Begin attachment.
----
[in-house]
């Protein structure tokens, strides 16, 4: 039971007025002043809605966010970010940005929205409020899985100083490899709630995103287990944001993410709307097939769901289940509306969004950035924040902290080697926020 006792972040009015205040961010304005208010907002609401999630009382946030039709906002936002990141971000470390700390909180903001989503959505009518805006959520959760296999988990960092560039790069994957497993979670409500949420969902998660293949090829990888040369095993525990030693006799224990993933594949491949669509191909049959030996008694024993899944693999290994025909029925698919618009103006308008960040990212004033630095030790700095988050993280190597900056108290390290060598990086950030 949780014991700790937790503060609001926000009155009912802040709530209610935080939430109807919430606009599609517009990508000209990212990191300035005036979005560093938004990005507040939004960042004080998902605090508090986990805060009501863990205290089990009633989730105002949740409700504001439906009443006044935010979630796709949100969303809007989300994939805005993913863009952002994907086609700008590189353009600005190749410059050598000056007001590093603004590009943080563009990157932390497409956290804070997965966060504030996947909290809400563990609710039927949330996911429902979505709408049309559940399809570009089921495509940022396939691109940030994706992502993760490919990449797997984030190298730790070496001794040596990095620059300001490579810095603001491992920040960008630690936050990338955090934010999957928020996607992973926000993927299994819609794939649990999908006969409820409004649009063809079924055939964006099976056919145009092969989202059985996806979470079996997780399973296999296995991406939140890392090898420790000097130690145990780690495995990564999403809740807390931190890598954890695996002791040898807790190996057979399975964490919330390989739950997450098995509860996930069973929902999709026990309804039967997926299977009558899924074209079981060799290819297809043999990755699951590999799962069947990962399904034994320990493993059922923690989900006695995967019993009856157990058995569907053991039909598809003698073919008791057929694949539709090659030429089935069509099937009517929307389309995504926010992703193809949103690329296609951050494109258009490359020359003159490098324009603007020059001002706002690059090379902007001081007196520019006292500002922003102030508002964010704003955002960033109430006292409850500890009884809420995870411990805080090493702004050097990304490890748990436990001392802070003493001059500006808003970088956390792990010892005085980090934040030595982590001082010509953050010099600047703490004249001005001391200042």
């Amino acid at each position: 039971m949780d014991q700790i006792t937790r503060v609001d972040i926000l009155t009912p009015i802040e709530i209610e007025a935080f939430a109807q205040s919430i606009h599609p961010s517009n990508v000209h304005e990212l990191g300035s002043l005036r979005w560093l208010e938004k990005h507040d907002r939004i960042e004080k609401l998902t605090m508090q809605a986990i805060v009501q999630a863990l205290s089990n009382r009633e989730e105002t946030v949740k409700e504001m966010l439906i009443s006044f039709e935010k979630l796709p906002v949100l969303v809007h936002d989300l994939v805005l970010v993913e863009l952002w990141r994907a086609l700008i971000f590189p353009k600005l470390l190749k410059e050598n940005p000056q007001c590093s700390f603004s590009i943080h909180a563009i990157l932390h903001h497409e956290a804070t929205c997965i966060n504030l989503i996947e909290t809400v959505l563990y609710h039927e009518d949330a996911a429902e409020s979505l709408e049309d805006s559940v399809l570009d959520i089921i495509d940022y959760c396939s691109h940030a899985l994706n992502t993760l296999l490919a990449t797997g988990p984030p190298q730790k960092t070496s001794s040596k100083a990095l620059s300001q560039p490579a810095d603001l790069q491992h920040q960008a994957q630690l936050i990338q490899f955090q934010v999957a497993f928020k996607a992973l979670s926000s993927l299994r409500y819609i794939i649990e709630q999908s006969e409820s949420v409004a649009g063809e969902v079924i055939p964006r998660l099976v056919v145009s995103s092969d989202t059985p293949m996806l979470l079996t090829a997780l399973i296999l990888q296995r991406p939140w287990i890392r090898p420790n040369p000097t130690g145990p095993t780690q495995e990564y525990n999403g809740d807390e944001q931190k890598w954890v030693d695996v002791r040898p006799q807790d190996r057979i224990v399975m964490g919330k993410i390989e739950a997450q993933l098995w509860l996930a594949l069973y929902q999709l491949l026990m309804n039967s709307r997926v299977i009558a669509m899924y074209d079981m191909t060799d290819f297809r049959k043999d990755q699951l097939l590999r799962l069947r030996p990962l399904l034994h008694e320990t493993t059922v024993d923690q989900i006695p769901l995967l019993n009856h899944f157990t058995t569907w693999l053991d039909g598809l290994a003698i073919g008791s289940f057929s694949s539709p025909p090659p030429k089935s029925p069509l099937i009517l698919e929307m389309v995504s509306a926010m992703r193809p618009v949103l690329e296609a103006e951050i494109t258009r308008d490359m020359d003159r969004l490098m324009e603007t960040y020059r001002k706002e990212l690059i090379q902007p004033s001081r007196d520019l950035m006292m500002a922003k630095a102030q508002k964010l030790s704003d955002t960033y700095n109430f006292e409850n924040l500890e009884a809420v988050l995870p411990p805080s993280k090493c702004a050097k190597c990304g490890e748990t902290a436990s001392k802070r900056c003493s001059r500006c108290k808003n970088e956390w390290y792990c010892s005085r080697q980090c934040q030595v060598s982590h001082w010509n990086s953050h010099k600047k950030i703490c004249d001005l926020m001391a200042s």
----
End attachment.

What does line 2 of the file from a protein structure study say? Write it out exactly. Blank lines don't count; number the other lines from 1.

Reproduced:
């Protein structure tokens, strides 16, 4: 039971007025002043809605966010970010940005929205409020899985100083490899709630995103287990944001993410709307097939769901289940509306969004950035924040902290080697926020 006792972040009015205040961010304005208010907002609401999630009382946030039709906002936002990141971000470390700390909180903001989503959505009518805006959520959760296999988990960092560039790069994957497993979670409500949420969902998660293949090829990888040369095993525990030693006799224990993933594949491949669509191909049959030996008694024993899944693999290994025909029925698919618009103006308008960040990212004033630095030790700095988050993280190597900056108290390290060598990086950030 949780014991700790937790503060609001926000009155009912802040709530209610935080939430109807919430606009599609517009990508000209990212990191300035005036979005560093938004990005507040939004960042004080998902605090508090986990805060009501863990205290089990009633989730105002949740409700504001439906009443006044935010979630796709949100969303809007989300994939805005993913863009952002994907086609700008590189353009600005190749410059050598000056007001590093603004590009943080563009990157932390497409956290804070997965966060504030996947909290809400563990609710039927949330996911429902979505709408049309559940399809570009089921495509940022396939691109940030994706992502993760490919990449797997984030190298730790070496001794040596990095620059300001490579810095603001491992920040960008630690936050990338955090934010999957928020996607992973926000993927299994819609794939649990999908006969409820409004649009063809079924055939964006099976056919145009092969989202059985996806979470079996997780399973296999296995991406939140890392090898420790000097130690145990780690495995990564999403809740807390931190890598954890695996002791040898807790190996057979399975964490919330390989739950997450098995509860996930069973929902999709026990309804039967997926299977009558899924074209079981060799290819297809043999990755699951590999799962069947990962399904034994320990493993059922923690989900006695995967019993009856157990058995569907053991039909598809003698073919008791057929694949539709090659030429089935069509099937009517929307389309995504926010992703193809949103690329296609951050494109258009490359020359003159490098324009603007020059001002706002690059090379902007001081007196520019006292500002922003102030508002964010704003955002960033109430006292409850500890009884809420995870411990805080090493702004050097990304490890748990436990001392802070003493001059500006808003970088956390792990010892005085980090934040030595982590001082010509953050010099600047703490004249001005001391200042």